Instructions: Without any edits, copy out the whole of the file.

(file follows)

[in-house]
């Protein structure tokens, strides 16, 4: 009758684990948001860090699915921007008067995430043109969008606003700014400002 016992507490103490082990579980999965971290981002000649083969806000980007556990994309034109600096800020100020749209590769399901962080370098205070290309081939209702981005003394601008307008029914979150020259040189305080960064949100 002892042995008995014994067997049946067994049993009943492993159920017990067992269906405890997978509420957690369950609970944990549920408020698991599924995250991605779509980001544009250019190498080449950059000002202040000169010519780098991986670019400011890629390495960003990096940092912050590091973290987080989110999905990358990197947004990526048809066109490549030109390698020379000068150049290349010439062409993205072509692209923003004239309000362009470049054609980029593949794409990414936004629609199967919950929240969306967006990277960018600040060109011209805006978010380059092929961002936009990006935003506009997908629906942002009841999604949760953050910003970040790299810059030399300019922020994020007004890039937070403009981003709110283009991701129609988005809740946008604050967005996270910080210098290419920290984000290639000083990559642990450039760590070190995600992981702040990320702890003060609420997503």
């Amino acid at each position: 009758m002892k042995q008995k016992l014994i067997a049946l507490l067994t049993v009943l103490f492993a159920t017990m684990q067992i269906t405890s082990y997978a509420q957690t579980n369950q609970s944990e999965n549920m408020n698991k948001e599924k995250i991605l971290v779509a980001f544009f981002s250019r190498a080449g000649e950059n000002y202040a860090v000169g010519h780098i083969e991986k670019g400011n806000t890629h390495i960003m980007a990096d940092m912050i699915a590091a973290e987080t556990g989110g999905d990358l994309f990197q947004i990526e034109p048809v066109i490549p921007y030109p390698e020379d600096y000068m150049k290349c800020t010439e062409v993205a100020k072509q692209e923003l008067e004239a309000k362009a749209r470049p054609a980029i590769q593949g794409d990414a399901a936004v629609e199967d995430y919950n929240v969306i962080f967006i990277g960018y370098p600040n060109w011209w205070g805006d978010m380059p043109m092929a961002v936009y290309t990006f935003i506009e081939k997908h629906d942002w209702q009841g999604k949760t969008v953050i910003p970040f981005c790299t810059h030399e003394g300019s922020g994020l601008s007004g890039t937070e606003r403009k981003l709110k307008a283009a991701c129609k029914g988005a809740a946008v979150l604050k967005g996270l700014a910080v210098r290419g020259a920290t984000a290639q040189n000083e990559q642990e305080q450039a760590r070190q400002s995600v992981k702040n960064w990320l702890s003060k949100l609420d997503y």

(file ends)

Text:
[in-house]
């Protein structure tokens, strides 16, 4: 009758684990948001860090699915921007008067995430043109969008606003700014400002 016992507490103490082990579980999965971290981002000649083969806000980007556990994309034109600096800020100020749209590769399901962080370098205070290309081939209702981005003394601008307008029914979150020259040189305080960064949100 002892042995008995014994067997049946067994049993009943492993159920017990067992269906405890997978509420957690369950609970944990549920408020698991599924995250991605779509980001544009250019190498080449950059000002202040000169010519780098991986670019400011890629390495960003990096940092912050590091973290987080989110999905990358990197947004990526048809066109490549030109390698020379000068150049290349010439062409993205072509692209923003004239309000362009470049054609980029593949794409990414936004629609199967919950929240969306967006990277960018600040060109011209805006978010380059092929961002936009990006935003506009997908629906942002009841999604949760953050910003970040790299810059030399300019922020994020007004890039937070403009981003709110283009991701129609988005809740946008604050967005996270910080210098290419920290984000290639000083990559642990450039760590070190995600992981702040990320702890003060609420997503």
């Amino acid at each position: 009758m002892k042995q008995k016992l014994i067997a049946l507490l067994t049993v009943l103490f492993a159920t017990m684990q067992i269906t405890s082990y997978a509420q957690t579980n369950q609970s944990e999965n549920m408020n698991k948001e599924k995250i991605l971290v779509a980001f544009f981002s250019r190498a080449g000649e950059n000002y202040a860090v000169g010519h780098i083969e991986k670019g400011n806000t890629h390495i960003m980007a990096d940092m912050i699915a590091a973290e987080t556990g989110g999905d990358l994309f990197q947004i990526e034109p048809v066109i490549p921007y030109p390698e020379d600096y000068m150049k290349c800020t010439e062409v993205a100020k072509q692209e923003l008067e004239a309000k362009a749209r470049p054609a980029i590769q593949g794409d990414a399901a936004v629609e199967d995430y919950n929240v969306i962080f967006i990277g960018y370098p600040n060109w011209w205070g805006d978010m380059p043109m092929a961002v936009y290309t990006f935003i506009e081939k997908h629906d942002w209702q009841g999604k949760t969008v953050i910003p970040f981005c790299t810059h030399e003394g300019s922020g994020l601008s007004g890039t937070e606003r403009k981003l709110k307008a283009a991701c129609k029914g988005a809740a946008v979150l604050k967005g996270l700014a910080v210098r290419g020259a920290t984000a290639q040189n000083e990559q642990e305080q450039a760590r070190q400002s995600v992981k702040n960064w990320l702890s003060k949100l609420d997503y």